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OSHA Issues Interim Guidance on Respirator Decontamination

Apr 28, 2020

As employers strive to provide workers with adequate PPE to protectN95 respirators themselves from exposure to COVID-19, OSHA has issued interim enforcement guidance on decontamination of filtering facepiece respirators (FFRs).

The memorandum offers compliance safety and health officers guidance on enforcing OSHA’s respiratory protection standard, 29 CFR 1910.134, with regard to reusing FFRs that have been decontaminated through certain methods.

The guidance notes that in environments where respiratory protection must be used, and acceptable alternatives are not available for use in accordance with OSHA’s previous COVID-19 enforcement memoranda, NIOSH has identified limited available research that suggests the following methods offer the most promise for decontaminating FFRs:

  • Vaporous hydrogen peroxide
  • Ultraviolet germicidal irradiation
  • Moist heat (e.g., using water heated in an oven)

If these methods are not available, the NIOSH-evaluated research shows that the following methods could also be suitable options for decontamination:

  • Microwave-generated steam
  • Liquid hydrogen peroxide

According to NIOSH, employers should not use the following methods unless objective data become available to sufficiently demonstrate that these methods are safety and effective:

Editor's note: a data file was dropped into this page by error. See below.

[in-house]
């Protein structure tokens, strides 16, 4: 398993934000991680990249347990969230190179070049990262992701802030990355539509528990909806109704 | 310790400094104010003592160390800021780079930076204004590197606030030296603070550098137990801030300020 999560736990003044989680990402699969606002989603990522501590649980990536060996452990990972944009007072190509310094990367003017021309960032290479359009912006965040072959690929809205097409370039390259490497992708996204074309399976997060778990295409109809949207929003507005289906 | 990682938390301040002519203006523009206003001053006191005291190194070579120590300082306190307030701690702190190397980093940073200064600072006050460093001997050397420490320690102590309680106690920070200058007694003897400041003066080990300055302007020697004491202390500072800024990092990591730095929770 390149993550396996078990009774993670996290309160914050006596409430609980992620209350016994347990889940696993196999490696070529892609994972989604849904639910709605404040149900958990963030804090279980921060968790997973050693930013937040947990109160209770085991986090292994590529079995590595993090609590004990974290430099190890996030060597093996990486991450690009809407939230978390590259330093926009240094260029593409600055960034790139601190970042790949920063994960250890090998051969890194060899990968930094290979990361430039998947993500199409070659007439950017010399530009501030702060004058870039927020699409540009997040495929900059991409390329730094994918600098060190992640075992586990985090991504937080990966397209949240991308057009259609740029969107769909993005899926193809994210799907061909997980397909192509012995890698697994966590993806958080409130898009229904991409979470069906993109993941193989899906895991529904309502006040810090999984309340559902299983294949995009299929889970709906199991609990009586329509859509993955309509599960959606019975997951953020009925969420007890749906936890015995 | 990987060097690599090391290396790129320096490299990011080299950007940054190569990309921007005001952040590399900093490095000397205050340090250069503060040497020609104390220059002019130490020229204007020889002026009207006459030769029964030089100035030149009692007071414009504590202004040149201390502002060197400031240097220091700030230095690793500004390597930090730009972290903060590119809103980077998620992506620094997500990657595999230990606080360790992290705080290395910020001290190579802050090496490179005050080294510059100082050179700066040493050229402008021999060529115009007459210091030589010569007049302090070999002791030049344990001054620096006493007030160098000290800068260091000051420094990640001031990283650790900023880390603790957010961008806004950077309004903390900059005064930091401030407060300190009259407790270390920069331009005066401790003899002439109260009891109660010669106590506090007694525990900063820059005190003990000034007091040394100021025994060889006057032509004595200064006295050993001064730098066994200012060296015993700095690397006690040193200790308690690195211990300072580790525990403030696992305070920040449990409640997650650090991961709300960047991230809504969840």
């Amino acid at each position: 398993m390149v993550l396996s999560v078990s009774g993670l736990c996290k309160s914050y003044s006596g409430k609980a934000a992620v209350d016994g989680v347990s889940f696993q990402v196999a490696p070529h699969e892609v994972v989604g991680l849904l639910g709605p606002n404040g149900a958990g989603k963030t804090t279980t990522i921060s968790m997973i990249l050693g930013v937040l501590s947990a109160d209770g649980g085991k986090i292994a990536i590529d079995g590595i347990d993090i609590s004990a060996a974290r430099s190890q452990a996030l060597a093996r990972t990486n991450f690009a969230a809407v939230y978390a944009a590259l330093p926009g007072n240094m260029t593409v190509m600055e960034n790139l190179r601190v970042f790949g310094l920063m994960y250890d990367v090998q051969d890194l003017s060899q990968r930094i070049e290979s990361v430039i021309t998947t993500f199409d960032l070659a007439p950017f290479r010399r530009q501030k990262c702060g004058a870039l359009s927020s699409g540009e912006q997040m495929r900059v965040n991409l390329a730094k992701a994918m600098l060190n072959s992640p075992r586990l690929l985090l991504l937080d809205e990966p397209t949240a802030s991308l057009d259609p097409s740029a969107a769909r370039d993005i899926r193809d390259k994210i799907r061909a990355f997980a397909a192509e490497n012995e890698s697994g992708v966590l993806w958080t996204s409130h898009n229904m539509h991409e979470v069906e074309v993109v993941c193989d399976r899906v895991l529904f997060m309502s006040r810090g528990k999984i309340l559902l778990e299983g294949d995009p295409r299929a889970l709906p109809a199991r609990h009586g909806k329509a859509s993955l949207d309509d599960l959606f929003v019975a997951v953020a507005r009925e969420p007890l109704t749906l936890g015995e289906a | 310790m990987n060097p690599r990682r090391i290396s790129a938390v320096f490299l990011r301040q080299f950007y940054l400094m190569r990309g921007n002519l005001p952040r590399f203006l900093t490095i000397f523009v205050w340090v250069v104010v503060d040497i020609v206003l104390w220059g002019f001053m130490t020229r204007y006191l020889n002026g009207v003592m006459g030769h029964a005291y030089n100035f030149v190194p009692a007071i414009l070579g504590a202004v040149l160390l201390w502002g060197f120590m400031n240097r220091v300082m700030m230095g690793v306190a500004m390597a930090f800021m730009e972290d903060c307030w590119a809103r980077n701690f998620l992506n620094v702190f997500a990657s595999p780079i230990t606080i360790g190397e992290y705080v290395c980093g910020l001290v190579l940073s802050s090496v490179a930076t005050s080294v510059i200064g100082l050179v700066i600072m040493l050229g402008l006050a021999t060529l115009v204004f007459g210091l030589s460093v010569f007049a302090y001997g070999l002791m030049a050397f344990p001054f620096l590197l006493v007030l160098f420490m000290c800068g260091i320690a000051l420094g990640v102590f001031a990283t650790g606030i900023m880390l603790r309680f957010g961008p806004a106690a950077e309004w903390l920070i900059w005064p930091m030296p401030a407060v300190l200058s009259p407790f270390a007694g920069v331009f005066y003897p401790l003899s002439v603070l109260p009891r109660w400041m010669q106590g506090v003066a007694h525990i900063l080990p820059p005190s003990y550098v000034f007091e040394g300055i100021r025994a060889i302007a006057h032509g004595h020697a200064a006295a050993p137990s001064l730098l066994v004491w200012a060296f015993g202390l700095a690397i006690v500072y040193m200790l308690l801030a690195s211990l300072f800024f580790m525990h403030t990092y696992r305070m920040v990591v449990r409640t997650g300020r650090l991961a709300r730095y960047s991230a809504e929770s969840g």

• Autoclaving
  • Dry heat
  • Isopropyl alcohol
  • Soap
  • Dry microwave irradiation
  • Chlorine bleach
  • Disinfectant wipes, regardless of impregnation (i.e., chemical saturation)
  • Ethylene oxide

NIOSH also states that only respirator manufacturers can reliably provide guidance on how to decontaminate their specific models of FFRs. If manufacturers’ recommendations are not available, third parties may provide guidance or procedures for decontaminating respirators without impacting respirator performance.

Employers are encouraged to explore the methods identified with specific FFR models and with manufacturers or third-party input and support to better understand the impact of different methods on respirator performance, filtration, fit and structural integrity.

Furthermore, employers should be able to demonstrate the effectiveness of decontamination against likely contaminants of concern and ensure that decontamination methods do not produce additional safety hazards. If additional hazards are created, employers should ensure that workers are adequately protected through appropriate engineering and administrative controls, safe work practices and PPE.

OSHA says it will continue to consider methods for FFR decontamination on a case-by-case basis as objective data demonstrating the safety and effectiveness of such methods become available, and provide updated guidance, as appropriate.

This guidance will remain in effect until further notice.

Related Links

OSHA to Consider Good-Faith Efforts for Compliance During COVID-19 Pandemic
Three Keys to Addressing COVID-19 in the Workplace
OSHA Interim Enforcement Response Plan for COVID-19 Pandemic
OSHA Temporarily Suspends Some Recordkeeping Requirements on Work-Relatedness of COVID-19
10 Ways to Reduce Worker Exposure to COVID-19

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